Case Study: Good Management or Bargaining in Bad Faith

BargainingCase Study: Good Management or Bargaining in Bad Faith

PA725 Fall 2010
Shari Morfin

Question 1 – What does this case study show about the current strengths and weaknesses of public
sector collective bargaining as a public personnel system?
Question 4 – Is there anything else you could have done to handle this situation better, or were you
simply a victim of bad timing and corruption in the county sheriff’s department?

Referenced throughout case: Klinger, D., Nalbandian, J., & Llorens, J. (2010).
Public personnel management: contexts and strategies(6thed.). New York: Pearson Education, Inc.

The “
Good Management or Bargaining in Bad Faith”
case presents
examples of how different collective
bargaining groups may or may not have much power in the public sector.
Collective bargaining groups
use techniques to represent employees in negotiating with management on salary and benefits. The
power of each bargaining unit will vary by union type and by locale. Political power and potential for
outsourcing the union’s jobs are two of the main factors that explain the power or strength of a particular union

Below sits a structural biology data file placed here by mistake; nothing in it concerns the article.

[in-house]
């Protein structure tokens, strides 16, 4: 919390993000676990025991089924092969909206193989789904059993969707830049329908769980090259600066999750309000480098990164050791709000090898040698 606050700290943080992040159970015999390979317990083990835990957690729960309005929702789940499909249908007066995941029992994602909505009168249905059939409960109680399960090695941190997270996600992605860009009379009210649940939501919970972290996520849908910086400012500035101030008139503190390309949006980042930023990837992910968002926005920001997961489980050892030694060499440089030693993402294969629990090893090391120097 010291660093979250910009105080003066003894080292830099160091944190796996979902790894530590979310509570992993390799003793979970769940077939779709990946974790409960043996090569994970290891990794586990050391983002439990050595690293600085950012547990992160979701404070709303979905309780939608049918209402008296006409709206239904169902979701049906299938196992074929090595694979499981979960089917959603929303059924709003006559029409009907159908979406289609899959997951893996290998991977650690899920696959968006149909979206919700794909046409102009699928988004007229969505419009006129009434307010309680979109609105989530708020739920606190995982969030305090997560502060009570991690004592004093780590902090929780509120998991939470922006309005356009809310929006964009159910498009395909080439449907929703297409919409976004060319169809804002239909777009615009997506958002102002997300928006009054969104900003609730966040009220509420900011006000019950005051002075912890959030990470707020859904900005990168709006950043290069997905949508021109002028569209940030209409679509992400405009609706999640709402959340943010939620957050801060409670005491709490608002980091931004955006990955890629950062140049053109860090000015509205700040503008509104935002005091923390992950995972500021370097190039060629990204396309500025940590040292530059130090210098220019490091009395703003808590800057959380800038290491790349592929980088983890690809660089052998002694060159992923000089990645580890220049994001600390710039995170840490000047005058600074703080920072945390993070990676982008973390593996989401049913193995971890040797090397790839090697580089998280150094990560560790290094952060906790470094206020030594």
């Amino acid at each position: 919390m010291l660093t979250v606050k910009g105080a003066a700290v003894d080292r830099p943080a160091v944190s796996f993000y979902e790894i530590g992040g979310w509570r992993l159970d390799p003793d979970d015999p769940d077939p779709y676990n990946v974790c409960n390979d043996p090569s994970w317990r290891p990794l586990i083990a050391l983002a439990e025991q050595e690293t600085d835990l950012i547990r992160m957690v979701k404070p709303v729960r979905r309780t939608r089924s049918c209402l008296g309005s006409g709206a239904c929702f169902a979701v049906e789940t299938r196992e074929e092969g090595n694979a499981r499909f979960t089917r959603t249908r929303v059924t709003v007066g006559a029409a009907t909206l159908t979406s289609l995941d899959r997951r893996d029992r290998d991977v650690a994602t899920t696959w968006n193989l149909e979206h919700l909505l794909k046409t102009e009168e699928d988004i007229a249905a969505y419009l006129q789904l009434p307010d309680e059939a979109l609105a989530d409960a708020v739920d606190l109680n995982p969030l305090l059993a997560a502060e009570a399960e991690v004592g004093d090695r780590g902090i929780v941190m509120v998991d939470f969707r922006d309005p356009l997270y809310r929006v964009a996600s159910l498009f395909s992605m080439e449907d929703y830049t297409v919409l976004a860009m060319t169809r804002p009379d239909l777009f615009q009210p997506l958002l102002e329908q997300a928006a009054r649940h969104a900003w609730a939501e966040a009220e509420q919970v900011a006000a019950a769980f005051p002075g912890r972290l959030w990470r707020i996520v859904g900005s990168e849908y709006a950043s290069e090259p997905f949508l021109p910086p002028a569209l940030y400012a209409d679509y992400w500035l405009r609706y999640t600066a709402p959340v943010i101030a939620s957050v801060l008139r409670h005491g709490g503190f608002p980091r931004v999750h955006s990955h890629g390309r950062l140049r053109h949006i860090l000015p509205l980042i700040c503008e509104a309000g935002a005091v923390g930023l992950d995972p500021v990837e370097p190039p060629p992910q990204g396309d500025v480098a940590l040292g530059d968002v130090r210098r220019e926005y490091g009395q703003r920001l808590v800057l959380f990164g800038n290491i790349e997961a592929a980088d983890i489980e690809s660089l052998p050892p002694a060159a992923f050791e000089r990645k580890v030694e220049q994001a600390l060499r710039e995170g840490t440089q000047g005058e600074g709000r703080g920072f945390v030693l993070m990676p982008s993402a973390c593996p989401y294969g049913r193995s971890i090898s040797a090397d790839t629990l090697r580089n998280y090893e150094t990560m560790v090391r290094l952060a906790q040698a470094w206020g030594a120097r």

as is seen in this case study. One of the strengths of public sector unions is that the jobs to be negotiated
generally need to be filled locally. This is one reason that the public sector still has a rather large percentage of its employees participating in unions. Approximately 45% of local government jobs are covered by collective
bargaining. Public sector collective bargaining is still strong when positions are hard to ship overseas, contract
out, or outsource in some other way. This case presents that fact clearly. Where collective bargaining shows
signs of weakness is in jobs that can easily be outsourced in the private sector, such as the solid wast
e and public works employees in this case. The public would not notice if those positions were replaced by private
sector contracts. In fact, public opinion would probably favor this shift to private management, as they would
assume this shift would bring a cost savings for taxpayers. These are the types of jobs that the public would
most likely prefer to have privatized due to the general opinion that privatization allows for more competition,
which makes the service provision cheaper and potentially higher quality.

Case Study: Good Management or Bargaining in Bad Faith

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